7 Cruel Ways Sociopathic Manipulators Trick You Into Doing Anything They Want

Sociopaths will have you believing what they say, despite all evidence to the contrary.

young man Diogo Brandao / Pexels

If you’ve been involved with a sociopath, you may have found yourself taking actions that were unethical, immoral or perhaps even illegal — behaviors you would never normally engage in. How does this happen? How do sociopaths trick you into doing what they want?

Sociopaths are people diagnosed with antisocial personality disorder who lack empathy and have no regard for right or wrong. They are known to lie and manipulate others for their own personal gain. If you get caught in their web, they may convince you to compromise your own morals and principles — or simply go against your own self-interest — to get you to do what they want.


Sociopaths are highly skilled at taking advantage of your beliefs, your natural desire to respond, or your trauma, so you will comply with their demands. If you know how this happens, you can protect yourself.

Here are 7 cruel ways sociopaths trick you into doing what they want (without often realizing it).

1. They exploit the nature of your humanity

There are three basic points about our humanity:

  • Our minds are very powerful, and what we believe is stronger than what we know.
  • Human beings are biologically programmed to be responsive to others.
  • Some people, such as sociopaths, are experts at manipulating our beliefs and responsiveness.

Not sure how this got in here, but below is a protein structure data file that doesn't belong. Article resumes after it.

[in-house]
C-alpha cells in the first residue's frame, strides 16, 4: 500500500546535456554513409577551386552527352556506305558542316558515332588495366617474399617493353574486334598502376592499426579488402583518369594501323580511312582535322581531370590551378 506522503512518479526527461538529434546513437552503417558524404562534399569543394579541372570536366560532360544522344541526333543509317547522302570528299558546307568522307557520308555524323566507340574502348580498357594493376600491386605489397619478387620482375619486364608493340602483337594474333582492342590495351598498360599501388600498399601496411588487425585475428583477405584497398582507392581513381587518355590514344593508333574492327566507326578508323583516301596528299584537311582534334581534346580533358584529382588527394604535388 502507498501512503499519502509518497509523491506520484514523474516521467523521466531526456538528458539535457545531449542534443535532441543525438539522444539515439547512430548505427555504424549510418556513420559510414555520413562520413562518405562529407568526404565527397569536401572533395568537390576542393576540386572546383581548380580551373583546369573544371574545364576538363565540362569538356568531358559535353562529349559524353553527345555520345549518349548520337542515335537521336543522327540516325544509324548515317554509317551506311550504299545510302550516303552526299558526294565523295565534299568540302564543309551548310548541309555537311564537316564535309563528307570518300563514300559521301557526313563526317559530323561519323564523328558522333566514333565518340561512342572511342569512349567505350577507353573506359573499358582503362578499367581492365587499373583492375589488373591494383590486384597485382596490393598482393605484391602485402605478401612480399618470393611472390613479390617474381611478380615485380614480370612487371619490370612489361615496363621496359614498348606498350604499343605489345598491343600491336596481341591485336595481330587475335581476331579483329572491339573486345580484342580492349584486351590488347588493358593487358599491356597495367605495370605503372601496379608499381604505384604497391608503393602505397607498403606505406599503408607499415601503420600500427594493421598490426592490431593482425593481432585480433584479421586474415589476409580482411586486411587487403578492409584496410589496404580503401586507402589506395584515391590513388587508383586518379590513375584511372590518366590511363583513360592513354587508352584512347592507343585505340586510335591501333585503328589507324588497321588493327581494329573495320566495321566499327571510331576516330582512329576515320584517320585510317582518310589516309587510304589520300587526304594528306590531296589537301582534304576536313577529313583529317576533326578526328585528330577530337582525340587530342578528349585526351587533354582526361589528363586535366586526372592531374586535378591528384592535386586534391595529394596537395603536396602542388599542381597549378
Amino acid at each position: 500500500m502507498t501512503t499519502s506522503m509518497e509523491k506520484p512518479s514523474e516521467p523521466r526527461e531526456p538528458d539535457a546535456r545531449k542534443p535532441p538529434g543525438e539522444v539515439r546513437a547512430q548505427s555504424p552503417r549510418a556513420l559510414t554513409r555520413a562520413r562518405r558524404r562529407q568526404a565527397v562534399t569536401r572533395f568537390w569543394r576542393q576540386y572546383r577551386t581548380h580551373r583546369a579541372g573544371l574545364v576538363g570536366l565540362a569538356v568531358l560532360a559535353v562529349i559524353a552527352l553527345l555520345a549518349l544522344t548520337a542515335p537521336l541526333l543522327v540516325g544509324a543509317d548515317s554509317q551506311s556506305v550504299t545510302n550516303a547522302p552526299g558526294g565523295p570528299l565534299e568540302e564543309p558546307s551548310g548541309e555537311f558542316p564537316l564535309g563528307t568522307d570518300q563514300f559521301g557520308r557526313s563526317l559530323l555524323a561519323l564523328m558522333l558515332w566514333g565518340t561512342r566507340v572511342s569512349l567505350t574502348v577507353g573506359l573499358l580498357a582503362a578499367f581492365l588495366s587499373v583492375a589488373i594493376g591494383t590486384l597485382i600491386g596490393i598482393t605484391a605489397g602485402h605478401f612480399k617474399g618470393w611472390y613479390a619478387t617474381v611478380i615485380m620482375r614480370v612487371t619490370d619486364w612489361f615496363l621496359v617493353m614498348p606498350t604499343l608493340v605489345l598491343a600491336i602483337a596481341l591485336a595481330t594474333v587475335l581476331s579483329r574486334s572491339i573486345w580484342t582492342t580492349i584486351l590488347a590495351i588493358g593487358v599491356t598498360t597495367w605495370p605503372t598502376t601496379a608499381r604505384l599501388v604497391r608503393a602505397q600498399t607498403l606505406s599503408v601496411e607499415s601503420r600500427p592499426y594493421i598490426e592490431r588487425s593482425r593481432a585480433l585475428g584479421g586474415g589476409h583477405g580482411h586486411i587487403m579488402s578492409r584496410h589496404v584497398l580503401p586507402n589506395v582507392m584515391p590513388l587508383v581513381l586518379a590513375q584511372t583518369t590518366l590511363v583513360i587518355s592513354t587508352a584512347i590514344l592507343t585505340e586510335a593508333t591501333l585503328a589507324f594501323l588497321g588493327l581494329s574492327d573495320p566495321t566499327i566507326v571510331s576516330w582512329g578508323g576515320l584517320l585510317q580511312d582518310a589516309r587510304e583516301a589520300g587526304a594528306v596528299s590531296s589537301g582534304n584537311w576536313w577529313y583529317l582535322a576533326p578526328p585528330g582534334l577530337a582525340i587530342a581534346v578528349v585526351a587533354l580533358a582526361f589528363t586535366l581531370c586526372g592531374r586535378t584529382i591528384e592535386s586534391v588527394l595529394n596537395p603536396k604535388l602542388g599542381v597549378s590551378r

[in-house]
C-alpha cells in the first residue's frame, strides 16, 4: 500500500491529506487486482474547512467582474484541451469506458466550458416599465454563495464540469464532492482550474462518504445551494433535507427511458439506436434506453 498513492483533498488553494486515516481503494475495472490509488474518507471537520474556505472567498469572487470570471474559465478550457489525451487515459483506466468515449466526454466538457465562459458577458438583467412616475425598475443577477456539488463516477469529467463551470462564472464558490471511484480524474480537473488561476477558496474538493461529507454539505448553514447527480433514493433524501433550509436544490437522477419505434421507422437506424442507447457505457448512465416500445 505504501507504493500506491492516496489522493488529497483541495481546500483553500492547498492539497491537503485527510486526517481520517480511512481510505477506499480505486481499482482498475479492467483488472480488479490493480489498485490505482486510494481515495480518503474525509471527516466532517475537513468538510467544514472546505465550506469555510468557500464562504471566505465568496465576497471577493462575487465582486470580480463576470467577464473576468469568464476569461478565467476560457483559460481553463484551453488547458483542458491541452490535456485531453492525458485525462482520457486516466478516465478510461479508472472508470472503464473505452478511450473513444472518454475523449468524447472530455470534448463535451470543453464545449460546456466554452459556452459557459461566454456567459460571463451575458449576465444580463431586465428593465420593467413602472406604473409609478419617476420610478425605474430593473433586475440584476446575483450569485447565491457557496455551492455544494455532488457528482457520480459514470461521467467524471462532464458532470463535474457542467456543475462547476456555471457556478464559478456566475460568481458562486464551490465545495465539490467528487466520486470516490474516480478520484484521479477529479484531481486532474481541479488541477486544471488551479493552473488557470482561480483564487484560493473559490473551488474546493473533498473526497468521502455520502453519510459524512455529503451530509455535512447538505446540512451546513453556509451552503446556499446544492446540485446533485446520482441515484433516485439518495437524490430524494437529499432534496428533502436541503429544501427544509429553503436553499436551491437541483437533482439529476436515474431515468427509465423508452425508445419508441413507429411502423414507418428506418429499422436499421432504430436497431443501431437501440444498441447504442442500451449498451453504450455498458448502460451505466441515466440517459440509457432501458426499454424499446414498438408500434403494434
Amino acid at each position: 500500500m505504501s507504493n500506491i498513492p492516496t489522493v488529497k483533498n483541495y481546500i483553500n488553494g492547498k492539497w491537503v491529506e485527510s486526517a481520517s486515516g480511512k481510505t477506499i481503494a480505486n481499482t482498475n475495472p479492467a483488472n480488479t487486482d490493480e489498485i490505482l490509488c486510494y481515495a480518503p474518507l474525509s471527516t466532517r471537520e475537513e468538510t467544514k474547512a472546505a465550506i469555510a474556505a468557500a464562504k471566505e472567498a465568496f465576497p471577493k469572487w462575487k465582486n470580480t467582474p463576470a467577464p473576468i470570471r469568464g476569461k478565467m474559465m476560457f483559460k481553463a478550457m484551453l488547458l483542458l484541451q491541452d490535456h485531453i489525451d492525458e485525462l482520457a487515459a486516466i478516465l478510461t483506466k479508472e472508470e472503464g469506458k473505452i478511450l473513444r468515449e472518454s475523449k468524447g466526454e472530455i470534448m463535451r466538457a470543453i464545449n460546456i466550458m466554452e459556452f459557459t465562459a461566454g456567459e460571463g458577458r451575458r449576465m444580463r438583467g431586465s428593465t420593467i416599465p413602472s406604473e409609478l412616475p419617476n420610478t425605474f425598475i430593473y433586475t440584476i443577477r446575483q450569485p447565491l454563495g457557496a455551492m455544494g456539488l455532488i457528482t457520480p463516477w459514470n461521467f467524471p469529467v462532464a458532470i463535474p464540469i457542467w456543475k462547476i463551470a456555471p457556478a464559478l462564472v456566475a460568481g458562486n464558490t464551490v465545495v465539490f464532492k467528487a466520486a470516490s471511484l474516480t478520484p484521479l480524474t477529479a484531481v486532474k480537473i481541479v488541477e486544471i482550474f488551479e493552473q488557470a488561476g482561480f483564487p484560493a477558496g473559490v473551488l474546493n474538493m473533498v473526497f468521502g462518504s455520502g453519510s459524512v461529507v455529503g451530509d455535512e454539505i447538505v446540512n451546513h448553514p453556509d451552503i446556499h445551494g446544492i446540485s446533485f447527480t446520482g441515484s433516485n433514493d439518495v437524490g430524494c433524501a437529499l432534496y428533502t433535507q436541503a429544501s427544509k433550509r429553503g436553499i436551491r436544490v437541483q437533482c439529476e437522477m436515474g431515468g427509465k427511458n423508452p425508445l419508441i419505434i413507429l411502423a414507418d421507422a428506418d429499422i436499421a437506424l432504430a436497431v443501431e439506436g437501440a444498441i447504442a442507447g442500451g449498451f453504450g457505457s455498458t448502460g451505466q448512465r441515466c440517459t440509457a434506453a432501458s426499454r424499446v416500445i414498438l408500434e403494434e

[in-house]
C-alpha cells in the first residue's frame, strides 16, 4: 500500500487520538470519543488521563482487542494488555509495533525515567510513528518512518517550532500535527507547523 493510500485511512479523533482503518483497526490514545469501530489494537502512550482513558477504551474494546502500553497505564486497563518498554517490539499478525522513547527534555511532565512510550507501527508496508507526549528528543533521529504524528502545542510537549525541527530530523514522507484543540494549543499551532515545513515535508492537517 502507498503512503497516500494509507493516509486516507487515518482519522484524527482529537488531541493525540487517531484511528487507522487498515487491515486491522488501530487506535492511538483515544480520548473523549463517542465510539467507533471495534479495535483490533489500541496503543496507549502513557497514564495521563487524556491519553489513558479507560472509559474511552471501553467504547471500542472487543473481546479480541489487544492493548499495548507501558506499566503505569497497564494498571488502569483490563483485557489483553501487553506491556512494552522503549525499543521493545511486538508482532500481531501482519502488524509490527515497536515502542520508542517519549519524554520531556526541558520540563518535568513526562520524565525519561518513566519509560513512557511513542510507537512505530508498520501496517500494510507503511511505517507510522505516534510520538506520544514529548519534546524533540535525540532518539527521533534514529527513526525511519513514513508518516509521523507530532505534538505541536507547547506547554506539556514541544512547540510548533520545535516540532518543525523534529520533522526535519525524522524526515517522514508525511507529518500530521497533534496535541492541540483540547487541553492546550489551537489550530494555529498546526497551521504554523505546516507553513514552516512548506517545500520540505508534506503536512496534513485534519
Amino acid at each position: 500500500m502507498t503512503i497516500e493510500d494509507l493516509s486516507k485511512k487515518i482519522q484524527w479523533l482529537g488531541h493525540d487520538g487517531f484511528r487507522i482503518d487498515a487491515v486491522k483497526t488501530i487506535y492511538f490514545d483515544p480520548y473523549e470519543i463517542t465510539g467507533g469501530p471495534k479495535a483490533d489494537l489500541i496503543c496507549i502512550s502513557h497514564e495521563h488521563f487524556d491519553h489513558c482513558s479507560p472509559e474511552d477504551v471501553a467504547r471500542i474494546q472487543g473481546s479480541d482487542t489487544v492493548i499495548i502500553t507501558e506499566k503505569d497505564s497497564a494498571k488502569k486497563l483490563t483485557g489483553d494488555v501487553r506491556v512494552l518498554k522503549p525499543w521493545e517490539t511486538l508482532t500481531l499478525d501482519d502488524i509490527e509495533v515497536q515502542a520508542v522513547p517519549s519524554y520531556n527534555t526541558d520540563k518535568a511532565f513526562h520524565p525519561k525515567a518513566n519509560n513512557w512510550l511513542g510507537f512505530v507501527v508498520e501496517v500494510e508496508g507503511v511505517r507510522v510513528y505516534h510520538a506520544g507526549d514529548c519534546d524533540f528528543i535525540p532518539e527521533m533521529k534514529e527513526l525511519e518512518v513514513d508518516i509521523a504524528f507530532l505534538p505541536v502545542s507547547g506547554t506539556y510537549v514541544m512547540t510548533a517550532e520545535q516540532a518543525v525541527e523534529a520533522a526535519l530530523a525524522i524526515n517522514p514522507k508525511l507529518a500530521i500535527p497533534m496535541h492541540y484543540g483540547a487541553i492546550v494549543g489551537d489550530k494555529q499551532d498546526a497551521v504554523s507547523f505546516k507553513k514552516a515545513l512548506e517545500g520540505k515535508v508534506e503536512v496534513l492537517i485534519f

RELATED: 10 Subtle Signs A Master Manipulator Is Trying To Control You


Our realities are strongly influenced by our minds. How we perceive the world, the possibilities we envision, and what we experience can all be created by what we believe.

One of the strongest examples of this is the placebo effect. The standard way to test the effectiveness of new drugs is the blind clinical trial, in which some patients get the new drug and others get a placebo — something that looks like the drug but contains no medicine.

The patients don't know if they are taking the real drug or the placebo. Often, patients who are taking the placebo experience the same benefits of the drug as the patients who receive the actual medication. Research suggests that positive expectations give the placebo its power.

Sociopaths use this knowledge to prey on their victims, exploiting the human need for socialization, as well as the power of belief.


2. They manipulate the power of suggestion

I saw this up close and personal. My sister, unfortunately, was diagnosed with Parkinson’s disease when she was 42. For years, it was hardly noticeable, but eventually, she began exhibiting the involuntary movement typical of Parkinson’s patients, called dyskinesia.